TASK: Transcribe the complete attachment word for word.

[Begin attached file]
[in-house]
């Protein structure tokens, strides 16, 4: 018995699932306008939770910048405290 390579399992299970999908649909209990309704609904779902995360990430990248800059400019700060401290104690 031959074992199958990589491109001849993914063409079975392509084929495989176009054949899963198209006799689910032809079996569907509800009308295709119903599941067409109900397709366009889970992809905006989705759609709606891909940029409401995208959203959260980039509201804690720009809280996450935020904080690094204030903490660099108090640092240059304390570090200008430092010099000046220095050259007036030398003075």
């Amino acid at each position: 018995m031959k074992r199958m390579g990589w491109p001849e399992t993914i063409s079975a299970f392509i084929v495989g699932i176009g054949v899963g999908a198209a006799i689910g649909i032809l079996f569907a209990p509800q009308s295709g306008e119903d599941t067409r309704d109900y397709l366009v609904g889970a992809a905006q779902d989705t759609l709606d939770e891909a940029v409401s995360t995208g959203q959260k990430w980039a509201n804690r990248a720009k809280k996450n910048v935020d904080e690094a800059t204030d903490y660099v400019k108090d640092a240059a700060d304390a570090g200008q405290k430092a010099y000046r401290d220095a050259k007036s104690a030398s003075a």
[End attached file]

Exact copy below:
[in-house]
């Protein structure tokens, strides 16, 4: 018995699932306008939770910048405290 390579399992299970999908649909209990309704609904779902995360990430990248800059400019700060401290104690 031959074992199958990589491109001849993914063409079975392509084929495989176009054949899963198209006799689910032809079996569907509800009308295709119903599941067409109900397709366009889970992809905006989705759609709606891909940029409401995208959203959260980039509201804690720009809280996450935020904080690094204030903490660099108090640092240059304390570090200008430092010099000046220095050259007036030398003075």
């Amino acid at each position: 018995m031959k074992r199958m390579g990589w491109p001849e399992t993914i063409s079975a299970f392509i084929v495989g699932i176009g054949v899963g999908a198209a006799i689910g649909i032809l079996f569907a209990p509800q009308s295709g306008e119903d599941t067409r309704d109900y397709l366009v609904g889970a992809a905006q779902d989705t759609l709606d939770e891909a940029v409401s995360t995208g959203q959260k990430w980039a509201n804690r990248a720009k809280k996450n910048v935020d904080e690094a800059t204030d903490y660099v400019k108090d640092a240059a700060d304390a570090g200008q405290k430092a010099y000046r401290d220095a050259k007036s104690a030398s003075a």